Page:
I am a proud victim of the travel bug. Yeah, I know “proud” and “victim” don’t usually go together in sentences, but that is definitely what I am.
I can (approximately) pinpoint it to the summer of 2006 when I went to Europe for the first time. I went with a student ambassador program, and I was fifteen years old. I remember having no fears at any point during the entire experience–before, during, or after. Not at the meeting point where my parents dropped me off and said goodbye, or on the airplane where I sat in the middle seat between two other students whom I did not know at all. Not even in the home of the local English family that I lived with for a few days, and certainly not at the very top of the London Eye, the largest ferris wheel in the world. And for some reason, I didn’t feel a pinch of fear when, days before our flight home, a terrorist plot to detonate explosives on flights traveling from the UK to the US/Canada was discovered and broadcast all over the news.
Maybe I was too young and ignorant to really understand that the threat was severe. Regardless, travel or anything related to it, has never really scared me, and I am eternally and indescribably grateful for that.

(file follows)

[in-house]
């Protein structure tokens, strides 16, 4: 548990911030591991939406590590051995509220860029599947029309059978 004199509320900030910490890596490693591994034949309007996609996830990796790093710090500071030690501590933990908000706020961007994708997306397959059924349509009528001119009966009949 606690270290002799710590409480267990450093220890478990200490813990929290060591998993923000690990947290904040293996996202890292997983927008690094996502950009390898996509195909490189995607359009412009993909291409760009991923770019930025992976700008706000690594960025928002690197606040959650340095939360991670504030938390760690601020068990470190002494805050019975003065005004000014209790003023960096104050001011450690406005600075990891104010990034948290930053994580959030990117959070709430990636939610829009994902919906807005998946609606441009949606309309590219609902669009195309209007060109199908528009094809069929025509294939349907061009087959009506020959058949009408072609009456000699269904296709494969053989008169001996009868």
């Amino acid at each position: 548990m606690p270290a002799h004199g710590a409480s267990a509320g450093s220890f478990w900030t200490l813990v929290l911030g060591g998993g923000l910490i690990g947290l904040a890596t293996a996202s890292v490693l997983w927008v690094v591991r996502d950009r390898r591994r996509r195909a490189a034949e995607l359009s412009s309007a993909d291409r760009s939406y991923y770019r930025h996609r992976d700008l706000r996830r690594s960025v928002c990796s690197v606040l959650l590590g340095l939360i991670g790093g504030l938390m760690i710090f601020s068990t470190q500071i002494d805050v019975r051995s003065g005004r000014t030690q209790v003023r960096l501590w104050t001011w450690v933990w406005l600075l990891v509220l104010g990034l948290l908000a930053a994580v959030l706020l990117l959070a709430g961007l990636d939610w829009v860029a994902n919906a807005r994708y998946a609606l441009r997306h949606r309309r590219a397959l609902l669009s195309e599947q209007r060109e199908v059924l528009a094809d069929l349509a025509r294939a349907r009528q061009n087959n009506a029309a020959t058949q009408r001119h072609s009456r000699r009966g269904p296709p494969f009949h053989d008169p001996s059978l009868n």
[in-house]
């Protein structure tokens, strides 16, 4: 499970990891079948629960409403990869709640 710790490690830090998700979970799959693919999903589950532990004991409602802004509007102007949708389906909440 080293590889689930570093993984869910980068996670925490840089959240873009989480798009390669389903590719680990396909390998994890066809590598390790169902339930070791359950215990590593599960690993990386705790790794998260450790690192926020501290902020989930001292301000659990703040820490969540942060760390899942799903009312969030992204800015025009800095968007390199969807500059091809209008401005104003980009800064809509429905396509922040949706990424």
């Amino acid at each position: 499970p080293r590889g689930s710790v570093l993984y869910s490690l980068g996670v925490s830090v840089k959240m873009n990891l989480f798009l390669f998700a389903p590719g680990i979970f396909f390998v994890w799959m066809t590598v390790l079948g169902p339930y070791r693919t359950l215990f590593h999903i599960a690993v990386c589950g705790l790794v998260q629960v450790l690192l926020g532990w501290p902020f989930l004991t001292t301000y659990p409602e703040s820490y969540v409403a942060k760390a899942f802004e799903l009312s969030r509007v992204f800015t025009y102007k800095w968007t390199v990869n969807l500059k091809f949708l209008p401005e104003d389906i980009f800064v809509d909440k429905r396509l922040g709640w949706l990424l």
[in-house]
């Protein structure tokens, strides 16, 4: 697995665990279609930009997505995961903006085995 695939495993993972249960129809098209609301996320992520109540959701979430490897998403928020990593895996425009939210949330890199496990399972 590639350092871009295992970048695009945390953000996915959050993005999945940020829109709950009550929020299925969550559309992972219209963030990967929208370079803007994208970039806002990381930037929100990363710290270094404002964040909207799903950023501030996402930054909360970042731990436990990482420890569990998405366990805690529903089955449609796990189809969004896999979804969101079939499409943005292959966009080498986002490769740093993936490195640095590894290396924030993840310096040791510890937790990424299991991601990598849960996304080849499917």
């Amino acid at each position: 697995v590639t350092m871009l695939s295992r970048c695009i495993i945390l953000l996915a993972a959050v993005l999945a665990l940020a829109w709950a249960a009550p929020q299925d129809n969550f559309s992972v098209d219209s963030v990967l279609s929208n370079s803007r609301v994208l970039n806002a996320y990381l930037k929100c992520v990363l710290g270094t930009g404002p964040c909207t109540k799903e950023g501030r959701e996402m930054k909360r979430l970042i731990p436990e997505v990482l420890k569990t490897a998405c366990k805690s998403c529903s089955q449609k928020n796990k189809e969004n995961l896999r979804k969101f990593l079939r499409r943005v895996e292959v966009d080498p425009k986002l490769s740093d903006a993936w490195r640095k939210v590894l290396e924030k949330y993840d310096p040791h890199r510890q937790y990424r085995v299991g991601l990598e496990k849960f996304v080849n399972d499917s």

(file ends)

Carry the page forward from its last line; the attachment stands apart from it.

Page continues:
I discovered earlier this year that travel just isn’t for everyone. Not because of fear, but because of perspective. At first I was baffled at the idea of someone not preferring travel over anything else. But then I thought: that’s okay. Although my wish for the world is for each person to make the journey to every corner and crevice of the earth, I wouldn’t want anyone to be unhappy doing so. People find adventures in different ways.
In May, I was traveling around Europe with my brother. I had been living in Spain for 5 months, and this was the final leg of my time abroad. We went on a Mediterranean cruise and then found ourselves in Switzerland for a few days. While in Lucerne we rode a ferry to cross the river and and get to the hiking trails. This was the view:
Spectacular right? Right.
I could not stop looking around and smiling. I didn’t even want to blink. I like to think that I’m good at capturing the beauty of a place via a photograph, but unfortunately none that I took that day did Lake Lucerne and its mountains ANY justice at all.
Surrounded by such beauty, my brother and I were wide-eyed and giddy. I remained this way for the entire ninety minutes of the ferry, but at one point I looked over to see that my brother was reading a book. WHAT? HOW ARE YOU LOOKING AT WORDS RIGHT NOW? A hundred questions like these raced through my mind as I looked from the mountains and the lake…to my brother with his face buried in a book. Still, I cannot understand how he wasn’t entranced by everything around us in that moment.
But that’s when I realized that not everyone is as impressed or excited over tall green mountains, bright blue skies, and mysterious Swiss lakes as I am. That’s also when I realized that life is about perspective. How I see things vs. how my brother sees things vs. how you see things. That’s a lot of ways to see things. And it’s wonderful that we have a lot of ways to see things.
We found adventures in different ways that day. I preferred the horizon in that moment, while my brother preferred an adventure in literature. Maybe on another trip, it will be the other way around.